# IPv6 Summarization Example

Lesson Contents

Summarizing IPv6 prefixes is similar to IPv4 summarization, the big difference is that IPv6 uses 128 bit addresses compared to 32 bits for IPv4 and IPv6 uses hexadecimal addresses.

In this lesson, I’ll explain how to create IPv6 summaries and we’ll walk through some examples together.

## Example 1

• 2001:DB8:1234:ABA2::/64
• 2001:DB8:1234:ABC3::/64

Let’s say we have to create a summary that includes the two prefixes above. Each hextet represents 16 bits. The first three hextets are the same (2001:DB8:1234) so we have 16 + 16 + 16 = 48 bits that are the same so far. To find the other bits that are the same we only have to focus on the last hextet:

• ABA2
• ABC3

We’ll have to convert these from hexadecimal to binary to see how many bits are the same:

 ABA2 1010101110100010 ABC3 1010101111000011

I highlighted the bits in red that are the same, the first 9 bits. The remaining blue bits are different. To get our summary address, we have to zero out the blue bits:

 AB80 1010101110000000

When we calculate this from binary back to hexadecimal we get AB80. The first three hextets are the same and in the 4th octet we have 9 bits that are the same. 48 + 9 = 57 bits. Our summary address will be:

2001:DB8:1234:AB80::/57

That’s how you can create a summary address for IPv6.

## Example 2

This time we have the following 3 prefixes:

• 2001:DB8:0:1::/64
• 2001:DB8:0:2::/64
• 2001:DB8:0:3::/64

And our goal is to create the most optimal summary address. The first three hextets are the same so that’s 16 + 16 + 16 = 48 bits that these prefixes have in common. For the remaining bits, we’ll have to look at the 4th hextet in binary:

 0001 0000000000000001 0002 0000000000000010 0003 0000000000000011

Keep in mind that each hextet represents 16 bits. The first 14 bits are the same, to get the summary address we have to zero out the blue bits:

 0000 0000000000000000

When we calculate this from binary back to hexadecimal we get 0000. The first three hextets are the same and in the 4th octet we have 14 bits that are the same. 48 + 14 = 62 bits. Our summary address will be:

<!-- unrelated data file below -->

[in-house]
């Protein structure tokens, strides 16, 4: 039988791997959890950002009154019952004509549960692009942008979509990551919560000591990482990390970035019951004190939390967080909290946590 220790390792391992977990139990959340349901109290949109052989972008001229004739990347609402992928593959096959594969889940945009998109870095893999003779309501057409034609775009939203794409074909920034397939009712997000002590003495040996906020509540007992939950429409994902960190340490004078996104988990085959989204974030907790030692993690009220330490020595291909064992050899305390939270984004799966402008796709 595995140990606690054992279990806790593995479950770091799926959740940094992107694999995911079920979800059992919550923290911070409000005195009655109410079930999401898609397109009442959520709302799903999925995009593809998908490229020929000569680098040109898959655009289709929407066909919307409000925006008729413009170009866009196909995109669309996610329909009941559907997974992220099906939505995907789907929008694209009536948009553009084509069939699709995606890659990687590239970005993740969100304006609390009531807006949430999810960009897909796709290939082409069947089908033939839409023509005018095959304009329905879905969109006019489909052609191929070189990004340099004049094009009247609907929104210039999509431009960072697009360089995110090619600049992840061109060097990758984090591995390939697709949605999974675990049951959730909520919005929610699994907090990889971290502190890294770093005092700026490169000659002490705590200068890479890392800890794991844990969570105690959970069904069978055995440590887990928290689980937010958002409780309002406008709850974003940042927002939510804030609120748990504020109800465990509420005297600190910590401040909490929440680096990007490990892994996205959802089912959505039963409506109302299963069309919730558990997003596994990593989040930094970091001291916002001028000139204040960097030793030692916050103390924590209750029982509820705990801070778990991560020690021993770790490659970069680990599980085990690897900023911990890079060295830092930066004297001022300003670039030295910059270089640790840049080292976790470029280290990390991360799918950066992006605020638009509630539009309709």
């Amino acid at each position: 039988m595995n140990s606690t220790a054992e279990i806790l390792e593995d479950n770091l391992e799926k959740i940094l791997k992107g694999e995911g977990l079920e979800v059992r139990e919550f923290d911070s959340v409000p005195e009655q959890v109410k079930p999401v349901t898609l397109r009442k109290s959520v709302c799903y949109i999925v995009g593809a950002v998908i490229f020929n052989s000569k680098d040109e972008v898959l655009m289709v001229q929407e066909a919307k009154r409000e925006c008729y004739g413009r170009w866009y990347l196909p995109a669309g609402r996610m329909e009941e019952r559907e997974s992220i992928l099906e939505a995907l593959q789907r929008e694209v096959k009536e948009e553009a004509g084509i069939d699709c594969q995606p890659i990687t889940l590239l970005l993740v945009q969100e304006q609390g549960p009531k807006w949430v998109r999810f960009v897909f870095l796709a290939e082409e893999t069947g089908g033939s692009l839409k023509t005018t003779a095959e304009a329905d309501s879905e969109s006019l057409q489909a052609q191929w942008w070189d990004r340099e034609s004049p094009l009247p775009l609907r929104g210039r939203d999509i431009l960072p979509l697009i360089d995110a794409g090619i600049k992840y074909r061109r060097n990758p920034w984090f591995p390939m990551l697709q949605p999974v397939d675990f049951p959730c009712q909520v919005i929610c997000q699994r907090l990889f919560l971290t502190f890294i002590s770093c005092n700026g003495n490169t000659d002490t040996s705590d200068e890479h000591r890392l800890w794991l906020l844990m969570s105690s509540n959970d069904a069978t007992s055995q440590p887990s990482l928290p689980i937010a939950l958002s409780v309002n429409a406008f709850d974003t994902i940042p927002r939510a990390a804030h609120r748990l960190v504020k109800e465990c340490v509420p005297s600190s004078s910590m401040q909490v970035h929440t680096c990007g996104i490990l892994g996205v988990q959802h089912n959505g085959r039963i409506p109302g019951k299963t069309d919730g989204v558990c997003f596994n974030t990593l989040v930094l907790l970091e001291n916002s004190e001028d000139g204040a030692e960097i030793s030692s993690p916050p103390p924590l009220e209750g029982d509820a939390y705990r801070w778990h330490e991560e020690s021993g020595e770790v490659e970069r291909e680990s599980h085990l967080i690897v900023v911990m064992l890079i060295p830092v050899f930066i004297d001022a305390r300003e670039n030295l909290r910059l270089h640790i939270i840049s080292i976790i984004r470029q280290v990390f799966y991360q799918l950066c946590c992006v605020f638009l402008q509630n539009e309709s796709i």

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## Forum Replies

1. OMG I cannot believe how easy IPV6 is. Granted this is my first time passing through these lessons and if I didn’t recover or think about what I just learned it could easily be forgotten but you really have me looking at it differently.

I like to count backwards from right to left when doing my summaries and one thing about hex that makes it easy is that its in blocks of 4 “0000” so its always “8 4 2 1” those are easy numbers to work with and that part is just simple math but more pattern and grouping really and I love patterns and groupings its how my m

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2. Glad to hear you like it Max!

It takes time to get used to hex/nibbles. When you just started, it’s easy to forget you are working with hex, not decimal. A common trap is to translate something like 10 (decimal) to 00001010 while it should be 0001 0000 since it’s hexadecimal.

Keep practicing and it will become much easier.

3. Hello Laz,
I understand that 2001:DB8:1234:AB80::/57 is the “optimal” summarization of 2001:DB8:1234:ABA2::/64 and 2001:DB8:1234:ABC3::/64. but I see this summarization include all the pool [2001:0db8:1234:ab80:0000:0000:0000:0000 - 2001:0db8:1234:abff:ffff:ffff:ffff:ffff] …which must be precised in the documentation

then, if there is no constraint in the exibit asking to exclude all before 2001:db8:1234:ab7f:ffff:ffff:ffff:ffff
and all after 2001:0db8:1234:ac00:0000:0000:0000:0000, I think an “industrial” summarization may be 2001:DB8:1234:AB00::/56 (pool fr

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4. Hello Laz,
I understand that 2001:DB8:1234:AB80::/57 is the “optimal” summary of 2001:DB8:1234:ABA2::/64 and 2001:DB8:1234:ABC3::/64. but I see that this summary includes the whole pool [2001:0db8:1234:ab80:0000:0000:0000:0000 - 2001:0db8:1234:abff:ffff:ffff:ffff:ffff] … which must be specified in the Lan documentation.

Then, if there is no constraint in the exibit asking to exclude everything before 2001:db8:1234:ab7f:ffff:ffff:ffff:ffff and everything after 2001:0db8:1234:ac00:0000:0000:0000:0000 I thinks that an “industrial” summary can be 2001:DB8:1234:AB00

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5. Hello Walter

Yes, it is true that there are a lot of online tools that will help you summarize and calculate prefixes, and subnet for both IPv4 and IPv6. We will often use those when implementing configurations just to be sure that there is no human error when doing the calculations. However, actually performing them will help us to more deeply understand the concepts and the reasoning behind the implementations, so as a learning exercise, actually doing the calculations is invaluable.

I hope this has been helpful!

Laz

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